The standoff would have continued, he believes, if not for the arrival of a new priest at the Fernald in 1973. Standing alongside one another at the cemetery as a casket was lowered into the grave, Father Henry Marquardt turned to Brasco and said, “This is unacceptable.”
Brasco replied, “Join my choir. Because [right now] it’s a choir of one.”
In the years that followed, Marquardt instituted a series of reforms that placed him squarely at the heart of a budding advocacy movement that was shedding light on the poor conditions of the Fernald and other state institutions. Patients lived in squalid, overcrowded buildings, often subjected to abuse, cruelty, and neglect. Only a decade before, doctors at the Fernald had experimented on children, testing radioactive milk on them in partnership with MIT, Quaker Oats, and others.
Marquardt formed a series of oversight groups, including a Death and Dying Committee, which drew parents, staff, and professionals together — including Brasco — to provide dignified end-of-life care and funeral services for patients. The committee arranged funds for funerals, and coordinated the services.
For many patients without relatives, Brasco remembers, staff members were the closest thing to family. Many were early and eager advocates for his work. When one patient died, he recalls, “I had [staff] ask me, ‘Mr. Brasco, if we chipped in and bought a dress, could we have a wake and everything?’”
With their support, Marquardt sought to create inclusive religious services. He renamed the Catholic chapel on campus the Chapel of the Holy Innocents, as a way of signaling that he welcomed people of all faiths. For the first time, the doors were open for his Protestant and Jewish counterparts to conduct services.
Many funerals were conducted by all three chaplains, says Rich Robison, former Protestant Chaplain at the Fernald, because the patient’s religion was not known. “[Marquardt] was the person who led most of the movement towards dying with dignity in the institution,” says Robison. “He was very generous about ecumenical relationships and the use of the chapel.”
Robison presided at approximately a dozen funerals at the chapel with Marquardt. “Even though it was consecrated as a Roman Catholic chapel, and it had all the appropriate imagery of a Catholic chapel, we were invited to share services there, to participate in services together with him.”
While Marquardt worked to reform the inner workings of the institution, Brasco began to find ways to stop using the cemetery altogether. In one instance, he remembers asking the distraught mother of a deceased boy from the Fernald if there was anywhere else that her family members were buried. When she named a cemetery in Fall River where her parents had been buried, Brasco helped ensure that her son was interred with them, instead of at MetFern.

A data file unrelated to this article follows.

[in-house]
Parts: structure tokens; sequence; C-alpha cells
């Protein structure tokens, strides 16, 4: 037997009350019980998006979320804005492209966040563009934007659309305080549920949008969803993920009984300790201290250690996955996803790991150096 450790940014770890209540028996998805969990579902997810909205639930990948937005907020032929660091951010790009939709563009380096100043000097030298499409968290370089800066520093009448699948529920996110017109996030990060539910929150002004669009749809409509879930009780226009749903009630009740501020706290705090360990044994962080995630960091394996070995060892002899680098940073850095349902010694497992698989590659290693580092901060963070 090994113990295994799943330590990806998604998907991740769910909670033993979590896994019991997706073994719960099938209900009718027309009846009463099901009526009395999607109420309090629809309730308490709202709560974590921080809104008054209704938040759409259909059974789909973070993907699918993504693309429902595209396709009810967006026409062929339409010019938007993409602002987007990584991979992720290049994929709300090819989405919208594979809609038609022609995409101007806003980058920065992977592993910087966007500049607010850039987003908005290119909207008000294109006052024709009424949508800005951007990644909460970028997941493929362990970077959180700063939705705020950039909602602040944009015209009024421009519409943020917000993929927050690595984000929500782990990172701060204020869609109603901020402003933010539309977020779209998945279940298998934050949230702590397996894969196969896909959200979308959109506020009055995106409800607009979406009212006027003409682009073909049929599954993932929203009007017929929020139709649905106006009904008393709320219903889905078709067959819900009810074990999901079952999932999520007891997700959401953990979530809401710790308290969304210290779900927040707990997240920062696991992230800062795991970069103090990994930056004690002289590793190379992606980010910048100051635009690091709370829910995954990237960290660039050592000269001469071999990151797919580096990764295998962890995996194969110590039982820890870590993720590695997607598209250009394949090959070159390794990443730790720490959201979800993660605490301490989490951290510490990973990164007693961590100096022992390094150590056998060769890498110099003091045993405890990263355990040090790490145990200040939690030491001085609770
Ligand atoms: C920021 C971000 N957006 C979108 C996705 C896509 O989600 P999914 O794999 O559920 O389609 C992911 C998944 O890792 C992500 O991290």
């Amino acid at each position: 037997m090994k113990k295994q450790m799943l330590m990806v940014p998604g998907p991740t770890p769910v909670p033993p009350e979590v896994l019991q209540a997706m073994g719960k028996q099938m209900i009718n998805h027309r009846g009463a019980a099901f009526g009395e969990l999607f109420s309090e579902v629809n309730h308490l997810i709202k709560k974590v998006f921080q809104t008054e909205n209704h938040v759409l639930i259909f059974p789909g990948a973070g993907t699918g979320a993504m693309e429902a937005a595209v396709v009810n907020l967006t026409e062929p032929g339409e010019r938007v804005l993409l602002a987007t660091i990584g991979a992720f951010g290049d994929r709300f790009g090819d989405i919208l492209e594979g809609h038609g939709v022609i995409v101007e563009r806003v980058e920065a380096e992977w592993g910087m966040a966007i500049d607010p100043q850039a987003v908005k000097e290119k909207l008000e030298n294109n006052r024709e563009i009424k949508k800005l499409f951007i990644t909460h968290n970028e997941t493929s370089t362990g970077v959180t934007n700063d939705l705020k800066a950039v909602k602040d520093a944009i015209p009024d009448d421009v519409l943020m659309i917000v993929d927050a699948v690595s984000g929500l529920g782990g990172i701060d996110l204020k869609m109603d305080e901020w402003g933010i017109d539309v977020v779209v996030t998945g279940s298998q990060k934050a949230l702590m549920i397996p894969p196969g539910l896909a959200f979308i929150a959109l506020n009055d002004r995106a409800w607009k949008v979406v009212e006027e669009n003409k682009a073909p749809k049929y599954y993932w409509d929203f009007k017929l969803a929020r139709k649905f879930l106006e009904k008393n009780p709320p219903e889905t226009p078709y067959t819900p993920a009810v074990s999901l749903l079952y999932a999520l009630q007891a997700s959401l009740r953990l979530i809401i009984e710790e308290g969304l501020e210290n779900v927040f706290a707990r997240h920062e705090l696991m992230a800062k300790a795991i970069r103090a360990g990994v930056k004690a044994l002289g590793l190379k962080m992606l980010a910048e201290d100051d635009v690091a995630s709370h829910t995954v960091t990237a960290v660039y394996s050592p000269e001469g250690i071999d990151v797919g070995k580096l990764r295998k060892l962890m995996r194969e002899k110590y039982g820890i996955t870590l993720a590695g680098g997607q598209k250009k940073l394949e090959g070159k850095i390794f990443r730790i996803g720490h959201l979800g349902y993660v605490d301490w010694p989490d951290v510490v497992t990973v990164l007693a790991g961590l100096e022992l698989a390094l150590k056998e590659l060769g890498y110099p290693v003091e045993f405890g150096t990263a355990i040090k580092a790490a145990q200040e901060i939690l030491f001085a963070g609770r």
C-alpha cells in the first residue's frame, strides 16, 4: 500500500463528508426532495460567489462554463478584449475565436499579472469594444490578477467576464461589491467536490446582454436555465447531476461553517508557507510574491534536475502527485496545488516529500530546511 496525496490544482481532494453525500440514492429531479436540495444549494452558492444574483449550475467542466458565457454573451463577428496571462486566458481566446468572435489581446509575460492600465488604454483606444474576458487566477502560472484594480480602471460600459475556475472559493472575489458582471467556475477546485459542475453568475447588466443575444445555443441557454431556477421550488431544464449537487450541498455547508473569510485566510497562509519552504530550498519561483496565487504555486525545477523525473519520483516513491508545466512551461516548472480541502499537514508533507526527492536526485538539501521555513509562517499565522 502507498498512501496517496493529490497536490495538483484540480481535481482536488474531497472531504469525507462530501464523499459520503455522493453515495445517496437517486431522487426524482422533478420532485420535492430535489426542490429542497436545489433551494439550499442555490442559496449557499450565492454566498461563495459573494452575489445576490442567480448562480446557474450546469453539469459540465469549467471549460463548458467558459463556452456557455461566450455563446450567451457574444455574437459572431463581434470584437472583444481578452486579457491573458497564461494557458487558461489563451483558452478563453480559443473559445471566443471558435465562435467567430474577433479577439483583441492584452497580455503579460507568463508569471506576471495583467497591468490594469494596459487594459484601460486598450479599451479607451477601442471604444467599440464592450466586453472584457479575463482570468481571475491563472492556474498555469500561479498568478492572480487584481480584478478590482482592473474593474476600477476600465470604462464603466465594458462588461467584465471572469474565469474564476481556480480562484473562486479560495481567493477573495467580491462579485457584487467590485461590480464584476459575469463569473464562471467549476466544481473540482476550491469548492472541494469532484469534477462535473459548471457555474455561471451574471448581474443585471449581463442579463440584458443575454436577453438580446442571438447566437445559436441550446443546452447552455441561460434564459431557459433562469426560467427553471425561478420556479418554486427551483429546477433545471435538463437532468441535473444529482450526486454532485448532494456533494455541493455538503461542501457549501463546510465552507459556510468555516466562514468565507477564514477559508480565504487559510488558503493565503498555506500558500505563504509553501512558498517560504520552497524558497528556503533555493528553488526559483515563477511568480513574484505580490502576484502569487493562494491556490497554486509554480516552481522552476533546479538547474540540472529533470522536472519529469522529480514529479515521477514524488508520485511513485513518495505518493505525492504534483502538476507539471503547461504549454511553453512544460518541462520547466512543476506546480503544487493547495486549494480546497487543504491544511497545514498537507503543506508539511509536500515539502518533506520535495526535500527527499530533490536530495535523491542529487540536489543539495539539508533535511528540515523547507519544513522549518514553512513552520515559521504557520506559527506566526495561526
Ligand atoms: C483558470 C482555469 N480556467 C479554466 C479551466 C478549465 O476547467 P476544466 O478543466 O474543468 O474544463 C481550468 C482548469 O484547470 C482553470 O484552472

The patients’ rights movements of the 1960s and 70s resulted in all manner of reforms at state institutions, and some helped Marquardt, Brasco, and others to shut the MetFern Cemetery down altogether. The changes came slowly at first. Instead of the anonymous concrete headstones, a handful of families were able to place stones at MetFern with the names of their deceased relatives.
Around the same time, reforms began allowing social security to go directly to patients and their families, so that they could save for end-of-life care. People with little or no money could start to save to be buried elsewhere.
Most importantly, a shift in language allowed Brasco and Marquardt to find another cemetery. When the state reclassified inmates and patients of institutions as residents for the first time, Brasco asked for a meeting with Waltham Mayor Arthur Clark.
Because the city’s Mt. Feake Cemetery is intended for all residents, Brasco urged Clark to allow for Fernald and Met State’s newly-named residents to be buried there. It worked.
“I was able to convince Mayor Clark that it was, in fact, for the residents at 200 Trapelo Road and across the street,” says Brasco, “So they left the role of patient, and became … residents.”
It took a number of years for Brasco and Marquardt to find ways to pay for the plots, but in the interim, Brasco says, he often saw Marquardt do what he had done for years, writing checks to people to pay for burials out of his own pocket. By 1979, the MetFern Cemetery ceased operation.
In January 1992, the Metropolitan State Hospital followed suit. It closed less than a month after Marquardt collapsed at the Fernald, dying of a heart attack at the age of 60.
He was, “a living saint,” says Brasco.
Until a new priest could be appointed, Rich Robison stepped into Marquardt’s shoes. During his time at the Fernald, Robison worked with Superintendent Peter O’Meara to devise a plan for cleaning up the cemetery. They looked to a similar movement underway at the Belchertown State Hospital Cemetery, envisioning a memorial marker, and re-set stones.
But Robison and O’Meara left before they could put their plans in place, and in the subsequent two decades, those plans were lost as the Fernald slowly shut down, like the Met State before it. By the time the Fernald closed in 2014, the cemetery had been transferred to stewardship of the state’s Department of Conservation and Recreation.
Volunteers from the Arc of Massachusetts, often led by O’Meara, still maintain the cemetery as best they can. At a recent “Remember and Restore” cleanup they laid carnations at every gravesite, even where stones can no longer be seen.
A 2014 resolution put forward by Waltham City Councilors George Darcy, Kathleen McMenimen, and John McLaughlin encouraged the rehabilitation of the cemetery and the placement of a memorial, but the proposals ultimately require action by the departments of Conservation and Recreation, Mental Health, and Developmental Services.
Until then, unlike many of the state’s other institutional cemeteries, no marker identifies the people buried there or ensures the long-term maintenance of the cemetery.
Brasco believes some steps should be taken to place a historic marker naming the people buried at the MetFern Cemetery, and support for helping maintain their resting place over time. “I believe in dignity and dignity belongs to the rich and the poor no matter what your background is. There should be a place that says when you came and when you left.”
— Alex Green and Ashlynn Rickord —